Two Poems by Patricia O. Simmons

July 19, 1999

She fought… she clamored, gasping
‘till the end.
She would not die.
Her little piece of lung
strove to support her.
They drained her chest,
once, twice & thrice in vain.
She begged for more,
more draining, but the pain
went on.

And then she closed the bluest
of blue eyes,
and waited for the tiny piece of lung
to stop its work
and give her the release.

I held her lovely fingers
in my stubby, healthy hand
and counted every breath
until the last.



Which modicum of me annoys you most,
my looks, the way my hair parts
and reveals old scalp?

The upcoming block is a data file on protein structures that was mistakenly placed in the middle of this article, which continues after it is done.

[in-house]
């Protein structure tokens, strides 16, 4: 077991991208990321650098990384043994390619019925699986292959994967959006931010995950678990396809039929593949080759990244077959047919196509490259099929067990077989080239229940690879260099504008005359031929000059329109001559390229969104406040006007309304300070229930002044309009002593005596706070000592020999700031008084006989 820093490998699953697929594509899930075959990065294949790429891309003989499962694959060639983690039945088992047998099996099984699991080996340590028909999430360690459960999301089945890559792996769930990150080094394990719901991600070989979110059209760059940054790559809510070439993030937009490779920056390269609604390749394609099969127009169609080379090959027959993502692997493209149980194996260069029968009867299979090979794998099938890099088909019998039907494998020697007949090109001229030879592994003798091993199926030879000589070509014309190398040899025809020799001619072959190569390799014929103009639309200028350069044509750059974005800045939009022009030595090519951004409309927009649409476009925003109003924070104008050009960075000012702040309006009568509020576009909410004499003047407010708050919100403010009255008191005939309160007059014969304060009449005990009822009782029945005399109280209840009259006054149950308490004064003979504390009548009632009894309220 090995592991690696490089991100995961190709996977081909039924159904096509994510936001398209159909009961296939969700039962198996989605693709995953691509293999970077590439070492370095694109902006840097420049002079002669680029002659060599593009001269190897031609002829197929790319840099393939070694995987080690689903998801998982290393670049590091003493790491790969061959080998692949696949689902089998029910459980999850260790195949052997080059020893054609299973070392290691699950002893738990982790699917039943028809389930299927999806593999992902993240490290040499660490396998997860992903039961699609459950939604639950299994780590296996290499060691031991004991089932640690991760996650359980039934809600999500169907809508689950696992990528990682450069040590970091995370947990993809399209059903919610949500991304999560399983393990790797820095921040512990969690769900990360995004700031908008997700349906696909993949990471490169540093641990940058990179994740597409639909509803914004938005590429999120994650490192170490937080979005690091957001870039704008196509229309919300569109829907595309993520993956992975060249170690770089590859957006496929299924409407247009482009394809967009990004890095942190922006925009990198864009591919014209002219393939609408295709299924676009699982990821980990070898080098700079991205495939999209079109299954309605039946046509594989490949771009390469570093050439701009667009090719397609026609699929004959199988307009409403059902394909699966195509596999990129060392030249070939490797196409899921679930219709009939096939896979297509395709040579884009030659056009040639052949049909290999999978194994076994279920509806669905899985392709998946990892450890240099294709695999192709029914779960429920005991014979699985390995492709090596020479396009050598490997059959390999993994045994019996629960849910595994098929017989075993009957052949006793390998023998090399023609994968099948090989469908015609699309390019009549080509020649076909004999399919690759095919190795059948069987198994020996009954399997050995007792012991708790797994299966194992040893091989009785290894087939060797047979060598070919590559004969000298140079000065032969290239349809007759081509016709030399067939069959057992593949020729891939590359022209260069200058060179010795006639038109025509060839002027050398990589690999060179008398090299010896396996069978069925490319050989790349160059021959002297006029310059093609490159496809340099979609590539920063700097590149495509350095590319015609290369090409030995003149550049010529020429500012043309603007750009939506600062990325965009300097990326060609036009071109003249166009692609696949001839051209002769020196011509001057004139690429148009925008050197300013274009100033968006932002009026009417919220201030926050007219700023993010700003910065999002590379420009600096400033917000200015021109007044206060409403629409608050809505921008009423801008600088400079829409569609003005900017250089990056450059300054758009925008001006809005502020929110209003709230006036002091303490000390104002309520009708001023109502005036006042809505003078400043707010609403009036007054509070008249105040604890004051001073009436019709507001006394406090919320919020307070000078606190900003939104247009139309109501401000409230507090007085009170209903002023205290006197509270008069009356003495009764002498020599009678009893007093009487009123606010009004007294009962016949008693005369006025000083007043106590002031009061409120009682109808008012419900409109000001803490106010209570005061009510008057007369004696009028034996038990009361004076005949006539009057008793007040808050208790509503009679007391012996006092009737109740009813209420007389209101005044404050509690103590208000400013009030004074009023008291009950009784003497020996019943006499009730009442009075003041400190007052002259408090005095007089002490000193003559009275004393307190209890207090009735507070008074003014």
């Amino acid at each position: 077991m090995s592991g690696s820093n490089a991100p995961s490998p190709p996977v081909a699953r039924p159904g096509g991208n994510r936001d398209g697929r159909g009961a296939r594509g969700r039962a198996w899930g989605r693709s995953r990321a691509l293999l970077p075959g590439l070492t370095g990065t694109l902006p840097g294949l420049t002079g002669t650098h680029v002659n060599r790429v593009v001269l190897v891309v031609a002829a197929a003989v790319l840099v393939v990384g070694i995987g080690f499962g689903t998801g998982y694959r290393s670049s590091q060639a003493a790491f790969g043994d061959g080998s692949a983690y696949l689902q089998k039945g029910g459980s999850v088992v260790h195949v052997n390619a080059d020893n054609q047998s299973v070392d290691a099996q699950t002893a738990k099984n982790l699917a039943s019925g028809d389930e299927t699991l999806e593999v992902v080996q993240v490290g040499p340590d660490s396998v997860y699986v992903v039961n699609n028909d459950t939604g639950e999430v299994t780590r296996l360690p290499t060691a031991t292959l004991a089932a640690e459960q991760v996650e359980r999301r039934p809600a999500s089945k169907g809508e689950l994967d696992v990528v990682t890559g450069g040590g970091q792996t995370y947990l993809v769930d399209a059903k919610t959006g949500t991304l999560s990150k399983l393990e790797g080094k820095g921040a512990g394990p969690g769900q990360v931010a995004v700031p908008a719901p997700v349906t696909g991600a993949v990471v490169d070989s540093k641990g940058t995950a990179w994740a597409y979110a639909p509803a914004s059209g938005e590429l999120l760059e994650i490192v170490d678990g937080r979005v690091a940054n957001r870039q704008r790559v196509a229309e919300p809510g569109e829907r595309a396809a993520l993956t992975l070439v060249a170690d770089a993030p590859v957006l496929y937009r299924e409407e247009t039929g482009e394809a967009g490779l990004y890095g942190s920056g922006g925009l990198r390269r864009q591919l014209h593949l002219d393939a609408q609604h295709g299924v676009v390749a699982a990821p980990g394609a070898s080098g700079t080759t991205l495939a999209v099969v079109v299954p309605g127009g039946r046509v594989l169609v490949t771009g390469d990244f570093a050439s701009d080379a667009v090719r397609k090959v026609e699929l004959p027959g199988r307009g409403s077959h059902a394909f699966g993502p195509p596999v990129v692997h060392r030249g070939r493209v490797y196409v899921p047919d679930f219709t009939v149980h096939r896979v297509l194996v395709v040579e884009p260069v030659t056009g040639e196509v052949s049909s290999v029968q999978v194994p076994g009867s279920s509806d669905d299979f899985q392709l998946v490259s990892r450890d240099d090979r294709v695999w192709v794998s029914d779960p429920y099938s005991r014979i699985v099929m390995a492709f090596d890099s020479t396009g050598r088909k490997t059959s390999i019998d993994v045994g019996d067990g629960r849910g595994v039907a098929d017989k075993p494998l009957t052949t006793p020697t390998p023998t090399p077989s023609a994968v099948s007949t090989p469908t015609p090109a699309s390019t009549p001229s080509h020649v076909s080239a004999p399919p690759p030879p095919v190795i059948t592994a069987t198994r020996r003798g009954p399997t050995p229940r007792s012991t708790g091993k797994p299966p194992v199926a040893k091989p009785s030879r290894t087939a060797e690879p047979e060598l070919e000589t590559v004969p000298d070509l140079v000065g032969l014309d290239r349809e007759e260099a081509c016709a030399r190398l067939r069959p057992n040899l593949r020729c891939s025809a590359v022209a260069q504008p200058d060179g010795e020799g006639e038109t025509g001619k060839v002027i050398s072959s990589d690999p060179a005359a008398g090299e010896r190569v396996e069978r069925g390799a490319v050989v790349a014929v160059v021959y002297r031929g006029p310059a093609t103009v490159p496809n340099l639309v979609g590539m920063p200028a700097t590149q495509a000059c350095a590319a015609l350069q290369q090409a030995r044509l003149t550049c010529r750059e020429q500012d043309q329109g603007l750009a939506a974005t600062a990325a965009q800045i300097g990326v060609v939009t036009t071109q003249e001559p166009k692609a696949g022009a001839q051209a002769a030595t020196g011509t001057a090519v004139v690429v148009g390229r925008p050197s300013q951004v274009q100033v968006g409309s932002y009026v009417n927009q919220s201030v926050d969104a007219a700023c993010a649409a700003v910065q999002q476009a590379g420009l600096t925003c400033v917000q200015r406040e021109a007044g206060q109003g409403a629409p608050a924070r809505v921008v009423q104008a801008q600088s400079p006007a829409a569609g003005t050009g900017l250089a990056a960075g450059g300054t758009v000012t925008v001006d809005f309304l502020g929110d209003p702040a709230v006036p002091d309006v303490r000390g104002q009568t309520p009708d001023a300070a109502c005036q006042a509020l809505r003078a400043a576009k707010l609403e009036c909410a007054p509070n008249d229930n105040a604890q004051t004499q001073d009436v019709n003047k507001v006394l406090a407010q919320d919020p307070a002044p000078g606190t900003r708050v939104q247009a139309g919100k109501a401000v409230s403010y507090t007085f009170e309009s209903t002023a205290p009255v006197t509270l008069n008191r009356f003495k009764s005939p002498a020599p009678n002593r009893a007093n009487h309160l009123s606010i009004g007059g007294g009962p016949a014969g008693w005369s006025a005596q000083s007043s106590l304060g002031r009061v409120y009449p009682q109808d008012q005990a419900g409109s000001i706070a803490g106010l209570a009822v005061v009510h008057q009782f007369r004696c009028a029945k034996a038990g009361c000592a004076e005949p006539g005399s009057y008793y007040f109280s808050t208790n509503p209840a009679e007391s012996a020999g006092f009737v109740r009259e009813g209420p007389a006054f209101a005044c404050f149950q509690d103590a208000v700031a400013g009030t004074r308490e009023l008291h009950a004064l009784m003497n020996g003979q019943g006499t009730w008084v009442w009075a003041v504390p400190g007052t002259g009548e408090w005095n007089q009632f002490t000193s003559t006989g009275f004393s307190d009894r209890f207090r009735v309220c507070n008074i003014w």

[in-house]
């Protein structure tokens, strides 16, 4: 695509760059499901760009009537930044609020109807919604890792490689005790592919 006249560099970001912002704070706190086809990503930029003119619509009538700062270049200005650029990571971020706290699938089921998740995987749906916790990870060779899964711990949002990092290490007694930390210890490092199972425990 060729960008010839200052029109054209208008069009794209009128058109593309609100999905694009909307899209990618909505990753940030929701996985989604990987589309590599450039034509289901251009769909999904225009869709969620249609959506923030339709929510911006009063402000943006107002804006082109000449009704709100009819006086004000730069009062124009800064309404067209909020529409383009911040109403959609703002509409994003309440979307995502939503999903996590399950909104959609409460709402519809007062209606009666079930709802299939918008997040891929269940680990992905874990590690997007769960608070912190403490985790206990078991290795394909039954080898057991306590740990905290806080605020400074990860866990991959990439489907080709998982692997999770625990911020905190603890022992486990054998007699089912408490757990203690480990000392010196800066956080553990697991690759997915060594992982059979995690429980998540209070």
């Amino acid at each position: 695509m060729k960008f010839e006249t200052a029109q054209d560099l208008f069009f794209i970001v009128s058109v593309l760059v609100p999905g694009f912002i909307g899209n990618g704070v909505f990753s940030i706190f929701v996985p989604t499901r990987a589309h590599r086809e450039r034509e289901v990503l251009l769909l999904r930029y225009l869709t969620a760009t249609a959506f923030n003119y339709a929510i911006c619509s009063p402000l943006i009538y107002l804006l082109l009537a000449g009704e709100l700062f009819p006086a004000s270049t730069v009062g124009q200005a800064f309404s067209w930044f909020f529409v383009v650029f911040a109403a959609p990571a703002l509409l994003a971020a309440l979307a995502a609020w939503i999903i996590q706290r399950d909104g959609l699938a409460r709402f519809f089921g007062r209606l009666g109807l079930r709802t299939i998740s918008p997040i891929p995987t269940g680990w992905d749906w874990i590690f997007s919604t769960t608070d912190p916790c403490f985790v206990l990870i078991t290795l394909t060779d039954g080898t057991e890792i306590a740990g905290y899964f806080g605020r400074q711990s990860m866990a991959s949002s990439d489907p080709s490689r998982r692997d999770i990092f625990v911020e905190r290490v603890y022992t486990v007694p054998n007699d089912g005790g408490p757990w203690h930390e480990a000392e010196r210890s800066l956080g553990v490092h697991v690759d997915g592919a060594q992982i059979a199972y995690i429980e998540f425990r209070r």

Or is there something in my voice that grates,
a nasal sound, a witless giggle?
If I were you, I would detest the most
my chattering,
my endless perpetuity of talk.
Or maybe my opinions would destroy
all hope of likability in me.
My taste in clothes is awful
you admit?
And strangers have protested my perfume.
My politics are surely not convincing.
I undulate and often lack conviction.
I have been called a pedant more than once,
and only once some cretin called me dumb.
One husband said I made him sick
but never bored him.
Or did Cole Porter say that?
Anyway, just tell me what you think,
and then lets talk no more of me.

Patricia O. Simmons